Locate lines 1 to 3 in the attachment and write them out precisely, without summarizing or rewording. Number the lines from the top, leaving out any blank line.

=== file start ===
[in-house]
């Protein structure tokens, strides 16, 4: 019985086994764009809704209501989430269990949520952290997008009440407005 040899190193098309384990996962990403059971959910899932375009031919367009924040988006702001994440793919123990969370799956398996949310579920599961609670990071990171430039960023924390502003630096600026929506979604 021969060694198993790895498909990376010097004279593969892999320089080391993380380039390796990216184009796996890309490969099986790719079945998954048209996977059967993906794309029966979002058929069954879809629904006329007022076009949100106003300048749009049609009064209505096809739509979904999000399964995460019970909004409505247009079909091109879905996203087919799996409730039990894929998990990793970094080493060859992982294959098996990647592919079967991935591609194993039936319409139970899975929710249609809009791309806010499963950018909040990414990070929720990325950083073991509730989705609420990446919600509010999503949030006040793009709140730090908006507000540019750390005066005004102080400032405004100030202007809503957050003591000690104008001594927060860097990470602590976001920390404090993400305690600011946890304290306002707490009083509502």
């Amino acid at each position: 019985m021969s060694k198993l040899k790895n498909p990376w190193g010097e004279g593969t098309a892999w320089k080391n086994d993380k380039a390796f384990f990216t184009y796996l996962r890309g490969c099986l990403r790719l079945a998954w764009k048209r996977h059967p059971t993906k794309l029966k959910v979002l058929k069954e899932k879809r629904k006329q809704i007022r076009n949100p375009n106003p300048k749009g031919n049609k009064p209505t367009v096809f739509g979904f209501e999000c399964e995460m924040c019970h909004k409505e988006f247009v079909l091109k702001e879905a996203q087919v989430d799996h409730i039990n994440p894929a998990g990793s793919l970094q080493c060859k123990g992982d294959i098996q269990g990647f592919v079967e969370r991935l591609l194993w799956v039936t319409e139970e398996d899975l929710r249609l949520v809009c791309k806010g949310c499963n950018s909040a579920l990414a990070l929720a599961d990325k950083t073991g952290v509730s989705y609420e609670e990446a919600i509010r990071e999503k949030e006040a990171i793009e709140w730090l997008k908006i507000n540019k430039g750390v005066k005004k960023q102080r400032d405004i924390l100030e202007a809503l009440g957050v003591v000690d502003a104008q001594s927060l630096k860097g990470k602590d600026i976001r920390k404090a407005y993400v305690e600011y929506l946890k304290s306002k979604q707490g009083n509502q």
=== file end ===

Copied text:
[in-house]
């Protein structure tokens, strides 16, 4: 019985086994764009809704209501989430269990949520952290997008009440407005 040899190193098309384990996962990403059971959910899932375009031919367009924040988006702001994440793919123990969370799956398996949310579920599961609670990071990171430039960023924390502003630096600026929506979604 021969060694198993790895498909990376010097004279593969892999320089080391993380380039390796990216184009796996890309490969099986790719079945998954048209996977059967993906794309029966979002058929069954879809629904006329007022076009949100106003300048749009049609009064209505096809739509979904999000399964995460019970909004409505247009079909091109879905996203087919799996409730039990894929998990990793970094080493060859992982294959098996990647592919079967991935591609194993039936319409139970899975929710249609809009791309806010499963950018909040990414990070929720990325950083073991509730989705609420990446919600509010999503949030006040793009709140730090908006507000540019750390005066005004102080400032405004100030202007809503957050003591000690104008001594927060860097990470602590976001920390404090993400305690600011946890304290306002707490009083509502």
């Amino acid at each position: 019985m021969s060694k198993l040899k790895n498909p990376w190193g010097e004279g593969t098309a892999w320089k080391n086994d993380k380039a390796f384990f990216t184009y796996l996962r890309g490969c099986l990403r790719l079945a998954w764009k048209r996977h059967p059971t993906k794309l029966k959910v979002l058929k069954e899932k879809r629904k006329q809704i007022r076009n949100p375009n106003p300048k749009g031919n049609k009064p209505t367009v096809f739509g979904f209501e999000c399964e995460m924040c019970h909004k409505e988006f247009v079909l091109k702001e879905a996203q087919v989430d799996h409730i039990n994440p894929a998990g990793s793919l970094q080493c060859k123990g992982d294959i098996q269990g990647f592919v079967e969370r991935l591609l194993w799956v039936t319409e139970e398996d899975l929710r249609l949520v809009c791309k806010g949310c499963n950018s909040a579920l990414a990070l929720a599961d990325k950083t073991g952290v509730s989705y609420e609670e990446a919600i509010r990071e999503k949030e006040a990171i793009e709140w730090l997008k908006i507000n540019k430039g750390v005066k005004k960023q102080r400032d405004i924390l100030e202007a809503l009440g957050v003591v000690d502003a104008q001594s927060l630096k860097g990470k602590d600026i976001r920390k404090a407005y993400v305690e600011y929506l946890k304290s306002k979604q707490g009083n509502q």